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Indigenous Diabetes Health Circle to honour traditional foods at annual event

The two-day virtual event will feature various guest speakers who will share their knowledge and wisdom on all aspects of traditional foods, diabetes wellness and indigenous holistic health
IDHC
The Indigenous Diabetes Health Circle will be hosting its annual event, honouring traditional foods, on October 14 and 15

This week the Indigenous Diabetes Health Circle is once again hosting its annual event highlighting and honouring traditional indigenous foods.

Says Yvette Amor, the organization’s communication director, “Working together and building the pathways across different communities makes everybody stronger. It’s about sharing knowledge, it’s about communicating together. Even non-indigenous people are invited to come to our event.”

The two-day virtual event will take place on Thursday, October 14 and Friday, October 15, and will feature various guest speakers who will share their knowledge and wisdom on all aspects of traditional foods, diabetes wellness and indigenous holistic health.

The Indigenous Diabetes Health Circle, which has its head office in Thorold, was founded 24 years ago in an effort to combat the ways diabetes disproportionally affects indigenous people.

Says Amor, “Diabetes in indigenous communities (has) reached epidemic proportions and we have a very strong vision that the solution to this challenge is one that should be created by indigenous people for indigenous people. It’s affected by cultural trauma and colonialism. That’s why we take this holistic approach: body, mind, and spirit.”

The IDHC uses this three-pronged approach to provide education and wellness resources to indigenous communities all over Ontario.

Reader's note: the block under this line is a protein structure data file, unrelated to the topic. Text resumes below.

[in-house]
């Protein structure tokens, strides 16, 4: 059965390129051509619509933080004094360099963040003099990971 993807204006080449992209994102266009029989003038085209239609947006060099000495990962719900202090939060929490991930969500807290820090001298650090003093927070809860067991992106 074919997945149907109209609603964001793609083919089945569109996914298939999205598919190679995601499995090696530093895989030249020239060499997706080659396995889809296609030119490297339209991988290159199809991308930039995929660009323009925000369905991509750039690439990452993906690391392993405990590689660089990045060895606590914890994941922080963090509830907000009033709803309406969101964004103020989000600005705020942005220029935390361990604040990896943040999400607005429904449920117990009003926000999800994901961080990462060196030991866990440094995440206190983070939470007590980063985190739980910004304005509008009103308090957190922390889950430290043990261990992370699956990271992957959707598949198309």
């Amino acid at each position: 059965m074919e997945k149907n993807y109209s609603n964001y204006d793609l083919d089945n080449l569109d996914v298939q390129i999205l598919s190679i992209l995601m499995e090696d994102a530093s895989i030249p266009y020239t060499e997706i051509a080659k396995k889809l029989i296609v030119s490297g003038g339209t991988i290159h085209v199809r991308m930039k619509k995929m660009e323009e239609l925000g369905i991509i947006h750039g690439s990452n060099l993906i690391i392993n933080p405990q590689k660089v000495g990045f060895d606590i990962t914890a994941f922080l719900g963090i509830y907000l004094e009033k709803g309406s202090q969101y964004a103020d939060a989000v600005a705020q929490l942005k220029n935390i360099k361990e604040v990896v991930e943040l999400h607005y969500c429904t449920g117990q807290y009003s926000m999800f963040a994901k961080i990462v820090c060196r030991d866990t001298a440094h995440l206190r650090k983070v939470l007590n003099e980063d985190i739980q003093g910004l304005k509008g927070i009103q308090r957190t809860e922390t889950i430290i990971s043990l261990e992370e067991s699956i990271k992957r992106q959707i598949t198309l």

“Under the body area we supply information for example about foot care. We provide foot care education and clinics, we subsidize programs and we provide self care kits. Under the mind we provide culturally appropriate wellness resources and we also certify front line health workers, so we’re raising the bar in terms of preparing people to service indigenous people. In the third component, spirit, we provide awareness and education so we do presentations and workshops and interactive healthy living activities.”

Amor says she thinks the world is finally starting to listen and engage with indigenous issues.

“I think this is the time of an indigenous renaissance around the world. People are starting to understand that the experiences of indigenous people are real and they need to be addressed. It’s a renaissance.”

To learn more about the event, head on over to organization's Facebook page. Registration is required to attend.


About the Author: Bernard Lansbergen

Bernard was born and raised in Belgium but moved to Canada in 2012 and has lived in Niagara since 2020. Bernard loves telling people’s stories and wants to get to know those that make Thorold into the great place it is
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